Premises liability is a legal concept and subcategory of personal injury law. Generally, it states that property owners are responsible for keeping a safe environment and upholding a certain duty of care for their entrants. An entrant has the right to sue the owner of the property in the event that they were injured due to a condition on the property. There are many factors to consider, however, in evaluating if the property owner was negligent, what duty of care was owed to the entrant and more. The law also varies from state to state, so it is important to have an experienced attorney by your side to defend your rights and help you in the way that is needed based on your state’s statutes.
At Agruss Law Firm, LLC, we have helped thousands of clients to seek justice and compensation for personal injuries, and you won’t owe us a penny for our services unless we win your case. If you or a loved one has been injured from a premises liability accident, contact our office today for a free consultation.
There are countless types of premises liability cases. These depend on where the accident takes place or what caused the accident. Some of the more common or well-known types of premises liability cases include the following:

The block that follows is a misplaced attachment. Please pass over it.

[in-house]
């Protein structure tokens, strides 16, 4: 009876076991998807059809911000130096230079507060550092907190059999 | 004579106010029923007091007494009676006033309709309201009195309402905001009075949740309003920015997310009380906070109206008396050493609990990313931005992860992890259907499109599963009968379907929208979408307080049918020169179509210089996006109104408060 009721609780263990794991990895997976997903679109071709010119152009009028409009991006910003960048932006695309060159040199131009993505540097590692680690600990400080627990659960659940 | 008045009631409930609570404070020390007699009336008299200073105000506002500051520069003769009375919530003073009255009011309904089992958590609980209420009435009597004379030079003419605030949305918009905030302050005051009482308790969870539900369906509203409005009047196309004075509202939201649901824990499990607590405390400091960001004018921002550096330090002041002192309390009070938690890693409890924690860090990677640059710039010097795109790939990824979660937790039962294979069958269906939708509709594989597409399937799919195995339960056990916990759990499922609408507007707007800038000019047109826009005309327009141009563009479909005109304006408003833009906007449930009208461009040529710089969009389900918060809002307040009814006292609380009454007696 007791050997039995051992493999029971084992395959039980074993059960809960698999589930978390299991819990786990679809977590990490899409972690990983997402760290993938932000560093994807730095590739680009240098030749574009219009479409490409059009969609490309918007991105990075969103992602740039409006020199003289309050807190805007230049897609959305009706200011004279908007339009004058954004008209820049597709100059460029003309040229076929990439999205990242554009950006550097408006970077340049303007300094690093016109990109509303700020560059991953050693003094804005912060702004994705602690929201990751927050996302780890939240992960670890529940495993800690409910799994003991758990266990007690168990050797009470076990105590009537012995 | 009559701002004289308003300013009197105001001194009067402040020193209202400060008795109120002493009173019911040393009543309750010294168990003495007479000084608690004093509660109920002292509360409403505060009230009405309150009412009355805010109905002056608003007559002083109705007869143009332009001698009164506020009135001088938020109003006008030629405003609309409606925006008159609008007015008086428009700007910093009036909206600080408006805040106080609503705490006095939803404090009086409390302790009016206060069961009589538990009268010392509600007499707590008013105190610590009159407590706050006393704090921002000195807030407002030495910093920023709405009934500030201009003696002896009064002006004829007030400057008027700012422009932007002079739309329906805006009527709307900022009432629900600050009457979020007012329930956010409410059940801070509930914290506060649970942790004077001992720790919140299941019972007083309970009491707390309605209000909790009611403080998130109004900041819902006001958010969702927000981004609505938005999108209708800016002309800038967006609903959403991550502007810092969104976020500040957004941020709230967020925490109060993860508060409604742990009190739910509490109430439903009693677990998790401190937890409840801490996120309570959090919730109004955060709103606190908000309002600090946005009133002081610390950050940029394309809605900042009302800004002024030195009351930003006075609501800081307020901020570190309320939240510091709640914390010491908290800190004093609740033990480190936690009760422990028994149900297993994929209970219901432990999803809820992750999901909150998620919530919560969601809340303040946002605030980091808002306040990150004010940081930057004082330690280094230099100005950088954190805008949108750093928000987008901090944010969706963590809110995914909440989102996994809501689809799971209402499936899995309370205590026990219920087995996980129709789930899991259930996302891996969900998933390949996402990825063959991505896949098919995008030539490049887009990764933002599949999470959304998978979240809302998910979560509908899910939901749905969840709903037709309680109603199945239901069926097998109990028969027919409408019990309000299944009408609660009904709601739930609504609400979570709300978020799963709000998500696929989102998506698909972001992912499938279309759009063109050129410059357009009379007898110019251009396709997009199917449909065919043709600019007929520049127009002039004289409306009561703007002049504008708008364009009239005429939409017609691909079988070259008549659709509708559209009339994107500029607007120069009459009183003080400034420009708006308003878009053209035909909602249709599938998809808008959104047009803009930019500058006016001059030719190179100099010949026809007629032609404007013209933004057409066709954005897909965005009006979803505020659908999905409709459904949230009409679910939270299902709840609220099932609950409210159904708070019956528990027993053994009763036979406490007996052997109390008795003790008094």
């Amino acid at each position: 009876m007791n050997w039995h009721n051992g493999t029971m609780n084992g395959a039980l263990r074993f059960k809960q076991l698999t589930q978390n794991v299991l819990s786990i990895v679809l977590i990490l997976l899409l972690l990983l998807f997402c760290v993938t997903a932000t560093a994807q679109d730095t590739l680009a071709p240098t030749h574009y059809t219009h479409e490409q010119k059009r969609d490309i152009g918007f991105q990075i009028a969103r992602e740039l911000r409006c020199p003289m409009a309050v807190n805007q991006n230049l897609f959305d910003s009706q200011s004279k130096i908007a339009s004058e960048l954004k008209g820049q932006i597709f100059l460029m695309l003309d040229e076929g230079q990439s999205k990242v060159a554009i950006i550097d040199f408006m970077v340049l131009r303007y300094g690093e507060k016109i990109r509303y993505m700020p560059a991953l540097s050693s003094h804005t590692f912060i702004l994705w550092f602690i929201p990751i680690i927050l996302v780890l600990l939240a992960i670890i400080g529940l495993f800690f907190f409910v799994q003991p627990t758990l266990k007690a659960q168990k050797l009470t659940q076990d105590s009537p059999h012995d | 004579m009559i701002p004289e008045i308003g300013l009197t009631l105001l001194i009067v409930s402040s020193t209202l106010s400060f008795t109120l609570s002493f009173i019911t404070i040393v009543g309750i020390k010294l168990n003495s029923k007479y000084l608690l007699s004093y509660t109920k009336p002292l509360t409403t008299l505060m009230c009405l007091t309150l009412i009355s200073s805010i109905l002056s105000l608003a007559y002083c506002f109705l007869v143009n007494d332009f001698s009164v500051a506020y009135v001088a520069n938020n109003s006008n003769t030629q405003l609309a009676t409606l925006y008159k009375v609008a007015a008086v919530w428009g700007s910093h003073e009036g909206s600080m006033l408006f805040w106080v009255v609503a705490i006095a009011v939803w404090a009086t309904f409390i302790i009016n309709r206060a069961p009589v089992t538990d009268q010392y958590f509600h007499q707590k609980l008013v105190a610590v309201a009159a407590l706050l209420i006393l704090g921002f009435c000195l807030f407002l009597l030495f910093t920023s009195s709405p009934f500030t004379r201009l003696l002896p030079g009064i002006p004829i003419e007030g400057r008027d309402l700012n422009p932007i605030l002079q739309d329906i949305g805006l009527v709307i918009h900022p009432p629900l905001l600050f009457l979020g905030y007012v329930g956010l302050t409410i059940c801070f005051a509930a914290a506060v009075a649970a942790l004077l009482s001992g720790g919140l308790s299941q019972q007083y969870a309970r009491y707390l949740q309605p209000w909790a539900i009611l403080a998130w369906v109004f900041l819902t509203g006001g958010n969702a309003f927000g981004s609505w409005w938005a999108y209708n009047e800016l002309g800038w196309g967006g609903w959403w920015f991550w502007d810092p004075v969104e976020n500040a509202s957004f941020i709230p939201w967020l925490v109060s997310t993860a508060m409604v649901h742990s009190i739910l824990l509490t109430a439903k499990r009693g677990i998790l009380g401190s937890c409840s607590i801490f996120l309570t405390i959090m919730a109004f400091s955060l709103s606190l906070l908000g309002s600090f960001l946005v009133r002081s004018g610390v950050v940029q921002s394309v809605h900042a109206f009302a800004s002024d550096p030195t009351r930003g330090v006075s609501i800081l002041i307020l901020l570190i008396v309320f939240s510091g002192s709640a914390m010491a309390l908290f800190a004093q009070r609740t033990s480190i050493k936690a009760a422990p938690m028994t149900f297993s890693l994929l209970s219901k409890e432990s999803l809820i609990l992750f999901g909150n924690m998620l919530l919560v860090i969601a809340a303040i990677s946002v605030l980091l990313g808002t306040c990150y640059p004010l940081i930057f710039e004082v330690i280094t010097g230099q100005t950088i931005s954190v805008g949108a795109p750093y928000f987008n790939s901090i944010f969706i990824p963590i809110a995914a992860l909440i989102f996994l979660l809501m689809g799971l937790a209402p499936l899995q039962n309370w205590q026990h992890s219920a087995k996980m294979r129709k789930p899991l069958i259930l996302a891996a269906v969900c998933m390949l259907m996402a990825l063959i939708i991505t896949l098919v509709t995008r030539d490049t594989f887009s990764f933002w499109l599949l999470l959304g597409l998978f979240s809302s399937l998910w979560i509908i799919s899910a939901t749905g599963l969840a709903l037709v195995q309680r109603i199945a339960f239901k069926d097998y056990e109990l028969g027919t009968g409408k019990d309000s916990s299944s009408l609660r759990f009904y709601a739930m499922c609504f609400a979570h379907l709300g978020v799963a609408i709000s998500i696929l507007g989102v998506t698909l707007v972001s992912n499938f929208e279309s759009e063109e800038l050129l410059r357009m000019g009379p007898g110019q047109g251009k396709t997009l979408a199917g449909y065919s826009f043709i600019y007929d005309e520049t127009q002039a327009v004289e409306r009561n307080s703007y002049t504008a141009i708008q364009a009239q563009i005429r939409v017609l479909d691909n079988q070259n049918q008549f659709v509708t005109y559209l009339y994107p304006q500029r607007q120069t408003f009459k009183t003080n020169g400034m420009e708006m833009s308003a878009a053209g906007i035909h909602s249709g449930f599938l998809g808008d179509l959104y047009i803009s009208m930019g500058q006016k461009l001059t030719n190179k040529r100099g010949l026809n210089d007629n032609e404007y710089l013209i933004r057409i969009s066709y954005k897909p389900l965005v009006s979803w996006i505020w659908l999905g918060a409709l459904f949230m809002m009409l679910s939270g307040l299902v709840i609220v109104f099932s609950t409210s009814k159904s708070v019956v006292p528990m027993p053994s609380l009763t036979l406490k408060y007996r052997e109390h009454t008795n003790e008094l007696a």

From these accidents, a breadth of injuries is possible. Depending on the conditions, one can suffer bruising and cuts, broken bones, concussions, suffocation, drowning, third-degree burns, disfigurement, disability, or even death.
There are a few elements to premises liability cases that are absolutely necessary in order to prove that you have a valid case for yourself so that you can recover the damages that you suffered. In Illinois, the Premises Liability Act 740 ILCS 130/, governs any legal action on this legal concept.
The plaintiff should first be positive that they can prove that the owner or occupier owns the property, that the hazard that caused the accident existed on the property and you were unaware of it, that your injuries were directly caused by this hazard, and that the owner knew or should have known that it existed and did not warn you about it. Another important factor to consider is foreseeability. If the hazard was reasonably foreseeable, then the owner or occupier may not be found liable since it would be seen by any reasonable person. This can be proven with surveillance footage or witness testimony.
There are four essential elements that must be proven for you, as the plaintiff, to have a viable case in a premises liability lawsuit. This includes being able to show that:
In premises liability cases, a “duty of care” is a legal obligation that property owners owe their lawful entrants to ensure their safety and enjoyment. To uphold this duty of care, one must follow a standard of reasonable care in maintaining and inspecting the property for hazards. Your accident can be corroborated and strengthened with evidence such as surveillance footage, photographs of the scene at the time, photographs of your injuries, your clothing, witness testimonies, medical records, and more.